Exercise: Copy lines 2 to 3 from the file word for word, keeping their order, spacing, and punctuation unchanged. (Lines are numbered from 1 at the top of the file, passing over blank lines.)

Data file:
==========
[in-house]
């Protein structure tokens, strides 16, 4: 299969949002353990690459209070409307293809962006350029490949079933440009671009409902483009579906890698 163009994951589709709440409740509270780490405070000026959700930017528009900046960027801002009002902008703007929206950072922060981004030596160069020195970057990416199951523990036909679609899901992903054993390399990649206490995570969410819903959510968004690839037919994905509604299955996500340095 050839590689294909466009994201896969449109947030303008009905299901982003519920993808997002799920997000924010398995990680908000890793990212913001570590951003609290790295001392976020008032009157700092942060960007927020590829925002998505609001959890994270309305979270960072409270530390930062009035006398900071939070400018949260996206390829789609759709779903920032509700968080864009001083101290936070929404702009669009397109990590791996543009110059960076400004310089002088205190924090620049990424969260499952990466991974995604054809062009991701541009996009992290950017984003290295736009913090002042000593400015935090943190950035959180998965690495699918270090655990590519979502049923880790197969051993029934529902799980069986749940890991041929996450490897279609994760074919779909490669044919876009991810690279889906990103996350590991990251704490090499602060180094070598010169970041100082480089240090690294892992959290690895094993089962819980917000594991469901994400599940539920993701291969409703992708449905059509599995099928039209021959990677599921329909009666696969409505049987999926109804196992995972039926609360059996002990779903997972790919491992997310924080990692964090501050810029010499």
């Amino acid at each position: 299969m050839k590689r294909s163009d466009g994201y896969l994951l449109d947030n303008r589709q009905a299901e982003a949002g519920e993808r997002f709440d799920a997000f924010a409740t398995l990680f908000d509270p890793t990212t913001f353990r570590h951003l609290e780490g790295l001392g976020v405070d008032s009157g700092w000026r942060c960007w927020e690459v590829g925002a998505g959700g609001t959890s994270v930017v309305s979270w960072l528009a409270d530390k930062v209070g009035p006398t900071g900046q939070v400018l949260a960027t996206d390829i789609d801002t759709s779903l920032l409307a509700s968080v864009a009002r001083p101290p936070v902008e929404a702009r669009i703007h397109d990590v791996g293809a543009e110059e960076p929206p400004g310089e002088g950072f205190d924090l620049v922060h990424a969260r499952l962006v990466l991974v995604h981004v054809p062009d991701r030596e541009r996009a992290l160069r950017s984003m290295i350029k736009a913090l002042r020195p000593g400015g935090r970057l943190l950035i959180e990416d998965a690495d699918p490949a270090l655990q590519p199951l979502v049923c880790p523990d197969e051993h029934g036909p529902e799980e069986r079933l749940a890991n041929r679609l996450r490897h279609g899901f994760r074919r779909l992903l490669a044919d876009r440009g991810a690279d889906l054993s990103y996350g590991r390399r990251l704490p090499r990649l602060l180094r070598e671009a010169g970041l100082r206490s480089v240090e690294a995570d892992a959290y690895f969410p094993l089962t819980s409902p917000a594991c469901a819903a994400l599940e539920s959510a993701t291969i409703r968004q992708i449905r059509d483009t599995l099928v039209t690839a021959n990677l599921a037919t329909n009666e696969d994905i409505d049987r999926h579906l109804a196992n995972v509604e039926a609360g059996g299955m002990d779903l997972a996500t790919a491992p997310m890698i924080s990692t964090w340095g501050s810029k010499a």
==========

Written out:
């Protein structure tokens, strides 16, 4: 299969949002353990690459209070409307293809962006350029490949079933440009671009409902483009579906890698 163009994951589709709440409740509270780490405070000026959700930017528009900046960027801002009002902008703007929206950072922060981004030596160069020195970057990416199951523990036909679609899901992903054993390399990649206490995570969410819903959510968004690839037919994905509604299955996500340095 050839590689294909466009994201896969449109947030303008009905299901982003519920993808997002799920997000924010398995990680908000890793990212913001570590951003609290790295001392976020008032009157700092942060960007927020590829925002998505609001959890994270309305979270960072409270530390930062009035006398900071939070400018949260996206390829789609759709779903920032509700968080864009001083101290936070929404702009669009397109990590791996543009110059960076400004310089002088205190924090620049990424969260499952990466991974995604054809062009991701541009996009992290950017984003290295736009913090002042000593400015935090943190950035959180998965690495699918270090655990590519979502049923880790197969051993029934529902799980069986749940890991041929996450490897279609994760074919779909490669044919876009991810690279889906990103996350590991990251704490090499602060180094070598010169970041100082480089240090690294892992959290690895094993089962819980917000594991469901994400599940539920993701291969409703992708449905059509599995099928039209021959990677599921329909009666696969409505049987999926109804196992995972039926609360059996002990779903997972790919491992997310924080990692964090501050810029010499």
């Amino acid at each position: 299969m050839k590689r294909s163009d466009g994201y896969l994951l449109d947030n303008r589709q009905a299901e982003a949002g519920e993808r997002f709440d799920a997000f924010a409740t398995l990680f908000d509270p890793t990212t913001f353990r570590h951003l609290e780490g790295l001392g976020v405070d008032s009157g700092w000026r942060c960007w927020e690459v590829g925002a998505g959700g609001t959890s994270v930017v309305s979270w960072l528009a409270d530390k930062v209070g009035p006398t900071g900046q939070v400018l949260a960027t996206d390829i789609d801002t759709s779903l920032l409307a509700s968080v864009a009002r001083p101290p936070v902008e929404a702009r669009i703007h397109d990590v791996g293809a543009e110059e960076p929206p400004g310089e002088g950072f205190d924090l620049v922060h990424a969260r499952l962006v990466l991974v995604h981004v054809p062009d991701r030596e541009r996009a992290l160069r950017s984003m290295i350029k736009a913090l002042r020195p000593g400015g935090r970057l943190l950035i959180e990416d998965a690495d699918p490949a270090l655990q590519p199951l979502v049923c880790p523990d197969e051993h029934g036909p529902e799980e069986r079933l749940a890991n041929r679609l996450r490897h279609g899901f994760r074919r779909l992903l490669a044919d876009r440009g991810a690279d889906l054993s990103y996350g590991r390399r990251l704490p090499r990649l602060l180094r070598e671009a010169g970041l100082r206490s480089v240090e690294a995570d892992a959290y690895f969410p094993l089962t819980s409902p917000a594991c469901a819903a994400l599940e539920s959510a993701t291969i409703r968004q992708i449905r059509d483009t599995l099928v039209t690839a021959n990677l599921a037919t329909n009666e696969d994905i409505d049987r999926h579906l109804a196992n995972v509604e039926a609360g059996g299955m002990d779903l997972a996500t790919a491992p997310m890698i924080s990692t964090w340095g501050s810029k010499a």